This post highlights the story behind the cover image featured on our upcoming issue of North East Nature.
I took this ‘Nutkin’ shot at that ‘not-so-secret’ ‘secret’ spot most of you will know about at Derwent Reservoir….and I am confident that all of you recognise and understand the ‘Nutkin’ reference.
In 1903 Beatrix Potter published her second book, the Tale of Squirrel Nutkin, as a first edition of 10,000 copies. Millions have followed in the intervening century. The book was the first present I remember receiving – NB: quite sometime after 1903! Its political and violent themes flew straight over my tiny head but like so many others I was completely captivated by its beautiful and accurately rendered illustrations. Together with Potter’s later Tales, Nutkin inspired in me a lasting interest in the natural world. I am sure I am not the only one, although I wonder how many are actually prepared to admit to this?
Like our local Bewick with his earlier Aesop and related works, Potter’s art that made her an important and successful propagandist for the countryside and its inhabitants – particularly our dwindling red squirrels.
This year NHSN, quite rightly, spotlighted the contribution of little-known female naturalists to our region’s knowledge. By contrast, Potter’s books brought her instant and lasting worldwide fame but as a children’s author, clouding her contribution as a ‘serious’ botanical illustrator and early mycologist that went on to become an important conservationist. Perhaps we should refocus the existing spotlight on her work as well as acknowledging that a century of reprints pushed her Tales readers into the millions thereby inspiring a great many to take a closer look at the natural world for themselves?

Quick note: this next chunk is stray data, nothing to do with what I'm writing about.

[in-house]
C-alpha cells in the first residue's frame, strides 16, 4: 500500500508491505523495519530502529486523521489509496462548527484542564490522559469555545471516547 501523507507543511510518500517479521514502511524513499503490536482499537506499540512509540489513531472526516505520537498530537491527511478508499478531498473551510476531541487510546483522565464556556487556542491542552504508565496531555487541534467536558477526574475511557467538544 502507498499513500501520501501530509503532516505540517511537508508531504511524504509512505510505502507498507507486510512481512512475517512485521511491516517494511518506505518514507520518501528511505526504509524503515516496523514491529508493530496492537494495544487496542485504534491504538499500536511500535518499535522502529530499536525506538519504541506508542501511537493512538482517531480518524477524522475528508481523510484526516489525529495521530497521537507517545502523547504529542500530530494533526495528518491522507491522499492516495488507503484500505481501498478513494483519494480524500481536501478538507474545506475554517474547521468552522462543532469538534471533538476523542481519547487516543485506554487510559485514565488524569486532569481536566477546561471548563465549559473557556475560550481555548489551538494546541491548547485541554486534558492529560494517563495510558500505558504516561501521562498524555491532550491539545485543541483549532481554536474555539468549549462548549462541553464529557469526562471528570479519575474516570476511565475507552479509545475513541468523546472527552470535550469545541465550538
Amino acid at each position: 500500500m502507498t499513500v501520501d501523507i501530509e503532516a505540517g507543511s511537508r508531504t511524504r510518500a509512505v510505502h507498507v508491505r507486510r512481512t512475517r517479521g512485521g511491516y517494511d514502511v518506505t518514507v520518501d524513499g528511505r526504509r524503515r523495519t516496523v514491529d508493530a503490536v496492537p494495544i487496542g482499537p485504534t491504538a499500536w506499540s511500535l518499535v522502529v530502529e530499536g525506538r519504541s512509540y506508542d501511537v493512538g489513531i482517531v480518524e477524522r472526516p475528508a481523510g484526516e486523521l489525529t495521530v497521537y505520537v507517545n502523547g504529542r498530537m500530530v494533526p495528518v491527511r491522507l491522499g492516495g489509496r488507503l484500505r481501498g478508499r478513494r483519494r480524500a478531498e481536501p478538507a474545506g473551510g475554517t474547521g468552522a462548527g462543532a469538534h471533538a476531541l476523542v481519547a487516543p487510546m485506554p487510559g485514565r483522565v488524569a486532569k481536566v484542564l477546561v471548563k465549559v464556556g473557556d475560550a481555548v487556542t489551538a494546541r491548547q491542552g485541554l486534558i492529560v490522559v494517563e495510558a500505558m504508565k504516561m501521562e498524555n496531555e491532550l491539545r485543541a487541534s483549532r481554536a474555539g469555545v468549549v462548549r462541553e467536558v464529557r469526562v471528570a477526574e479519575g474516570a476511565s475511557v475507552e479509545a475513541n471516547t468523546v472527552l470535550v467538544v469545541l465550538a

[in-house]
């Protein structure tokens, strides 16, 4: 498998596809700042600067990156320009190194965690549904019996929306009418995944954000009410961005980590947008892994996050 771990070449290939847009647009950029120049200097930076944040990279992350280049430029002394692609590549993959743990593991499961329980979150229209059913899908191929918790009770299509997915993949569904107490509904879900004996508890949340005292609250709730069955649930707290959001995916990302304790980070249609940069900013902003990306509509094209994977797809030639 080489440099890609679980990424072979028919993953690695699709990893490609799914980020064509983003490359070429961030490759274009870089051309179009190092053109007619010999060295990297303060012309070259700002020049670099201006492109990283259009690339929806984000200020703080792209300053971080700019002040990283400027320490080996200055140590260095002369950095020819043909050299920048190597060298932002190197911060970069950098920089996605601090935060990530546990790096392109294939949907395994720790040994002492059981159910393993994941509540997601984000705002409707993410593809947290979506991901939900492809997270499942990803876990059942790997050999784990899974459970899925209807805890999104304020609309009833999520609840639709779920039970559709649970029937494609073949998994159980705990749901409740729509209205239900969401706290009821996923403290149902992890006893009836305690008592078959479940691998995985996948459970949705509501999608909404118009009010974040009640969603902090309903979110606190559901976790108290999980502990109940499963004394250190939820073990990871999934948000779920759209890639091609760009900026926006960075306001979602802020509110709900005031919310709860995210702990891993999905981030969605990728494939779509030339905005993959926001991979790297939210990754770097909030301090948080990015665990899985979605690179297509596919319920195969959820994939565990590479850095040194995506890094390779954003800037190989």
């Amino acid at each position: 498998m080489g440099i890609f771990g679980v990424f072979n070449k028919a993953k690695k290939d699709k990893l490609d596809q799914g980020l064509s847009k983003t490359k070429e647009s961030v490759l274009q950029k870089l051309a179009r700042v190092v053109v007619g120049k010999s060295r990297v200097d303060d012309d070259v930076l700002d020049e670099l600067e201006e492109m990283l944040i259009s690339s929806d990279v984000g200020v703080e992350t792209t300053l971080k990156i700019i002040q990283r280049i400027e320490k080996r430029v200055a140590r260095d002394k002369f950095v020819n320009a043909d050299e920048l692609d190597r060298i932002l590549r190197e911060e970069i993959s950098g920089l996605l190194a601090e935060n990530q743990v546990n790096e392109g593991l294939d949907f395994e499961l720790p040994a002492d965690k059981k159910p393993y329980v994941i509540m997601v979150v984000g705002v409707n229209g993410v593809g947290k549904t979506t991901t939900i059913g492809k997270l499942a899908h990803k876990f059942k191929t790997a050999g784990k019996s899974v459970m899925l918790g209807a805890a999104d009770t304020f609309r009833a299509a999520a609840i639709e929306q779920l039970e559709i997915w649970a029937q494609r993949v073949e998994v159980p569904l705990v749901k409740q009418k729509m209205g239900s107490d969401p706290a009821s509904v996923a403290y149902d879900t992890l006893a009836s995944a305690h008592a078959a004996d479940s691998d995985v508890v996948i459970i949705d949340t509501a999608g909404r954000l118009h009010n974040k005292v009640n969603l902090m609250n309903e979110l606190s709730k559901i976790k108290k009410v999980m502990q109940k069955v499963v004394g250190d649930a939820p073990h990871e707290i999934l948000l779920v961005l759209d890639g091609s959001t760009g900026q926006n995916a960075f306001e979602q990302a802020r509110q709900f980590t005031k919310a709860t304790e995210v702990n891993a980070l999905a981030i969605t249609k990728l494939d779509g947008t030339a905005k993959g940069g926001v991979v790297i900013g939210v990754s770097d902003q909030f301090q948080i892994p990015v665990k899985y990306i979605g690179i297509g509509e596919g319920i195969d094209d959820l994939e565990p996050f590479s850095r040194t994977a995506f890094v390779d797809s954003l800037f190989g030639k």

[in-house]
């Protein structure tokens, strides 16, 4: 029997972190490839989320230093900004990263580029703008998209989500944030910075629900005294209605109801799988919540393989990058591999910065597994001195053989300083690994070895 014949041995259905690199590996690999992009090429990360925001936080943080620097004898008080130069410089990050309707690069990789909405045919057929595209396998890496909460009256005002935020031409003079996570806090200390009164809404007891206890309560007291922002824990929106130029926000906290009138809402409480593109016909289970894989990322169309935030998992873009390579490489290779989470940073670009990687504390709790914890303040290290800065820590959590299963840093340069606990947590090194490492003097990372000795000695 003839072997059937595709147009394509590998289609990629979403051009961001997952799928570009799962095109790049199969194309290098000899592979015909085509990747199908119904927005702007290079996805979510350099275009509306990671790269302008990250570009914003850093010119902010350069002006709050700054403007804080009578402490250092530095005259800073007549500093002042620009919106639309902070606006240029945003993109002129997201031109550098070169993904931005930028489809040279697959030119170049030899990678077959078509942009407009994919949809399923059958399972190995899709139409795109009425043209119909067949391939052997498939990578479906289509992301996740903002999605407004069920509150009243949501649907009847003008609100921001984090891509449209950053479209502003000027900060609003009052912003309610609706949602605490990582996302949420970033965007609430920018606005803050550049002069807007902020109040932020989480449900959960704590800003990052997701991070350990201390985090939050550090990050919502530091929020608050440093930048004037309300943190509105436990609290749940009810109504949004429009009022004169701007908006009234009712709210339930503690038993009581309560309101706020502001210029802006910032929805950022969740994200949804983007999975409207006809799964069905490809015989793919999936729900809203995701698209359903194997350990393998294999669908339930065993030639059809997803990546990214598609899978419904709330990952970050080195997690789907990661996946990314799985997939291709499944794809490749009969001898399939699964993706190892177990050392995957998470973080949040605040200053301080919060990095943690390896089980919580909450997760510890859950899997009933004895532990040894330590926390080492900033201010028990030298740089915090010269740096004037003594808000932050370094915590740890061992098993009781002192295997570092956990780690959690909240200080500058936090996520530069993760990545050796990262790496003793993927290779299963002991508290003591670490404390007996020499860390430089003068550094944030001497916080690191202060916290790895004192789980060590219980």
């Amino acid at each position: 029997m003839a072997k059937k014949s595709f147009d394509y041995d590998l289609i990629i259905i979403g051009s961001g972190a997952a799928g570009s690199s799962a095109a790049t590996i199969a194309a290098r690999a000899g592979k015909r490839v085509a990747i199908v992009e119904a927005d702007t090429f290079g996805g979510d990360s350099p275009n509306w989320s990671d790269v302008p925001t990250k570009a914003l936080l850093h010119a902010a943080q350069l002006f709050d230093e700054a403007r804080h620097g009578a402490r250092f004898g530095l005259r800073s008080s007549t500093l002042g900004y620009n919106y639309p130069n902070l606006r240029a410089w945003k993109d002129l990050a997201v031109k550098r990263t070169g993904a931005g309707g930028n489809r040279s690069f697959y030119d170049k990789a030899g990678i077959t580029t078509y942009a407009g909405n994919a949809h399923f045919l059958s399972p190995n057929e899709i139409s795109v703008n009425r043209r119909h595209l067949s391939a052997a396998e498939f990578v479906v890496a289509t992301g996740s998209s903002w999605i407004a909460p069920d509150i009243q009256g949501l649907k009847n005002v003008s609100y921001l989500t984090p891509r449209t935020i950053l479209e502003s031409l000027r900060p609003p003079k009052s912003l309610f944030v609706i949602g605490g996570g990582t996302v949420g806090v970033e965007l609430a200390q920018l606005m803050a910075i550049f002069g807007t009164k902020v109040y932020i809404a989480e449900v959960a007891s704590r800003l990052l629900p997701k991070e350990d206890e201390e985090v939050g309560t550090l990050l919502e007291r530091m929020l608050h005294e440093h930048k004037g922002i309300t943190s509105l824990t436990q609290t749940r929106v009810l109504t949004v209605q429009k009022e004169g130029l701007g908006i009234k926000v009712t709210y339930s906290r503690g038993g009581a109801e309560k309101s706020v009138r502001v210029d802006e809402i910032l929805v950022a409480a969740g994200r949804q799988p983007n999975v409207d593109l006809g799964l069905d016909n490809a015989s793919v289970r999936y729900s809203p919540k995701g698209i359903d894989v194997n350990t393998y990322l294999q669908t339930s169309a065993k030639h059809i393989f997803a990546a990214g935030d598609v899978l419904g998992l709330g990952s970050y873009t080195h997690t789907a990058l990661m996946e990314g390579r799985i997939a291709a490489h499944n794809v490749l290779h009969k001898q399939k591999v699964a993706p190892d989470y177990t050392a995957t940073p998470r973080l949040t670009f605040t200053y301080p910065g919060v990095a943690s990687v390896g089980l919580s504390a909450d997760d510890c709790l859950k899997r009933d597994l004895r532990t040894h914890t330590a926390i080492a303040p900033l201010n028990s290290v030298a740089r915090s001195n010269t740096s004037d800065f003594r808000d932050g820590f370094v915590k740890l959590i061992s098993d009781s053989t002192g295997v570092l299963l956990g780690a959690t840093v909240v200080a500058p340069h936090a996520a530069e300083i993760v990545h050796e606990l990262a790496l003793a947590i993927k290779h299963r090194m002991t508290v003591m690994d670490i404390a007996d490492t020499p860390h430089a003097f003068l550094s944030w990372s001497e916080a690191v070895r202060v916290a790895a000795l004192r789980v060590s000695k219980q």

Last week I missed a photograph that would have united Potter’s research area with her art. I watched a red squirrel eating with great relish the stalk of some type of boletes mushroom then pin its saucer sized lid onto a short bare twig high in a Scots pine to finish later on. A minute later it took up another and did it again…. frustratingly in a dark patch of bracken and quite beyond reach of my macro lens.
But a missed photo isn’t the point of this story – now I have to learn more about fungi and it’s all thanks to Miss Potter. This feels like an admission on some type of 12 step programme. Now it’s your turn – admit what sparked your early interest in the natural world?
– @Shakytripod (Blurry Photo)